Inclusivity For The Greater Good
In my last two years at VCU, I really made an effort to figure out what it was that I wanted to do. I had (somehow) landed in the entrepreneurship program in the Snead Hall of Business and felt at home. When I first heard the academic definition of entrepreneurship, it really resonated with me. “Entrepreneurship is the pursuit of opportunity without regards to the resources one currently controls.” That really hit home. Admittedly, I didn’t have the best grades coming through college and sometimes felt inferior to my peers who were excelling in the classroom. Entrepreneurship was an avenue where that didn’t matter- nor would my lack-of credentials hold me back at all. One day, my buddy came to me and told me that he was starting the Consulting Club at VCU back-up. We were going to go out and get real clients around Richmond and provide pro-bono consultation on real problems they were facing. We were somehow connected to UnBoundRVA, a nascent nonprofit in town with a mission to empower individuals from low income communities through business ownership. It seemed like the perfect fit for us and we were just happy to be given a chance.
When we first started working with UnBound, I didn’t understand the implications or impact of poverty, and I won’t claim to now. However, Unbound started my journey of trying to understand what it means to live in poverty and how seemingly hard it is to escape the systemic effects of poverty. We sat down and had an initial scope meeting with Richard and Sarah, UnBoundRVA co-founders, and they outlined why they had created UnBound and how they thought we could be helpful. We left the office giddy, and ready to start plugging away at this new project. About two weeks later, in between classes, I ran over to the UnBound office to give Richard a progress report. I presented what we had done, asked a few questions about next steps, and pledged to deliver at the same time next week. When I was getting my gear together, Richard asked me if I had time to hop in the car and take a ride through the East End with him. With no idea of what to expect, I jumped in the car to go see the neighborhoods our work would be impacting, and I’m so glad that I decided to go.
As I continued to further emerge myself into Richmond’s entrepreneurial scene, I quickly realized that the playing field wasn’t even, particularly for those living in lower-income communities, who, more often than not, tend to be minorities. As I made my way through different affluent social circles in Richmond, it didn’t take long to realize that almost none of the folks I was encountering looked like me. It seemed like almost every event I attended, I would be one of very few people of color. Which made me think, in a city where over half of the population is African-American, why wasn’t there any representation in these circles? Why weren’t people of color being included in Richmond’s emerging entrepreneurial scene? Why were people that looked like me being left out?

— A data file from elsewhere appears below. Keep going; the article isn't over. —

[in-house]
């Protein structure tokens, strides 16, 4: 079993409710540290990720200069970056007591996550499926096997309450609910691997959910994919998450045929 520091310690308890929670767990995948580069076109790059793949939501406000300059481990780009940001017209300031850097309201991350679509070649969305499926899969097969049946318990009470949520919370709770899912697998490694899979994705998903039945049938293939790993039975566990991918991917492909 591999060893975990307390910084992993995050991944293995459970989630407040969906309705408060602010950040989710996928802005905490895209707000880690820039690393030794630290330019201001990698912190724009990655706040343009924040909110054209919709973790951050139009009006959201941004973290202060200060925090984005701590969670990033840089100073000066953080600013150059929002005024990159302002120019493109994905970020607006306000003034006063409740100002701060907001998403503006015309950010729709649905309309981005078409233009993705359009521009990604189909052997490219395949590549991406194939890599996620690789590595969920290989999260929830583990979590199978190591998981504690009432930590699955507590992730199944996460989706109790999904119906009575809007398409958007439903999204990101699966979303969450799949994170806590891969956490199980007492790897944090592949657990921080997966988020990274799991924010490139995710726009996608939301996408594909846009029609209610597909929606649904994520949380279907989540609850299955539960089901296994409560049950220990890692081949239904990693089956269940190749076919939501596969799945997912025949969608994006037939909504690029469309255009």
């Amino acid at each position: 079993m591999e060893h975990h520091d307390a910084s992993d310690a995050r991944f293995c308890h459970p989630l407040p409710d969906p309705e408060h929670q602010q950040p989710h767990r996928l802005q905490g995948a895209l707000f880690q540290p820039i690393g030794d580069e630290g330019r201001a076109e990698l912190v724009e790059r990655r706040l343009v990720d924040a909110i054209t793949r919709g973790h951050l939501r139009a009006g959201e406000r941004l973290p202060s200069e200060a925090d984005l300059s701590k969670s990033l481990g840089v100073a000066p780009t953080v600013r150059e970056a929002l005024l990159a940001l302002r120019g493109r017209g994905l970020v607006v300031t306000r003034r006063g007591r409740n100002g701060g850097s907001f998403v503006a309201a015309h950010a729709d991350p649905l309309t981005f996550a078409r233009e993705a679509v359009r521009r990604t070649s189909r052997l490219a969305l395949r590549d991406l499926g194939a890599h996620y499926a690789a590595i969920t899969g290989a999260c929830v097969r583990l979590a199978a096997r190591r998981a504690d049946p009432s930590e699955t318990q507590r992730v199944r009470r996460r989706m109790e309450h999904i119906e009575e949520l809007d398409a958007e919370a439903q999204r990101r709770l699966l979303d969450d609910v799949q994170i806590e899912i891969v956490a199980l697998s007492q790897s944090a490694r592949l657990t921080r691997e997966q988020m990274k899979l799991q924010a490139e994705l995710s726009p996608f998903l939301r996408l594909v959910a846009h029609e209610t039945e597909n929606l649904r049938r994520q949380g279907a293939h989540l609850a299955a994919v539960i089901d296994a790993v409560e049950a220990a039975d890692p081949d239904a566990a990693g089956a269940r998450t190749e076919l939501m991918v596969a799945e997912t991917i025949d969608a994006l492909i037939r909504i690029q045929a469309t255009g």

This realization reiterated to me the importance of the mission UnBound was setting out to accomplish- To empower those from low-income communities to pursue opportunity without regards to resources they currently control or, simply put, become entrepreneurs. I’m proud to be a part of Richmond’s growing entrepreneurial scene, but I also recognize the huge responsibility we have to make sure this scene is inclusive and open to everybody. We’d truly be doing Richmond an economic and social injustice by not acknowledging this lack of representation and not taking earnest strides to correct it.
So, how do we do this?
I believe that UnBound is leading the efforts to answer this question through empowering individuals who feel the effects of Richmond’s unrelenting systemic discrimination to start businesses. As Richmond’s entrepreneurial ecosystem continues to grow, the opportunity for minority owned businesses is enormous and the impact that these businesses will have on the greater good is even bigger. I truly believe that Richmond is positioned to distinguish itself on the national-stage as being a city of consciousness and inclusiveness and UnBound is spearheading these efforts. I encourage you to get involved in these efforts; volunteer your expertise, make financial contributions to their cause, refer someone you think would benefit from the program, or even just tell a friend about what they have going on.
— Aaron Ware
Aaron is a Richmond-city transplant who’s interested in making economy, technology, and policy more inclusive. When he’s not in-front of his laptop, he’s most likely riding his bike or snowboard.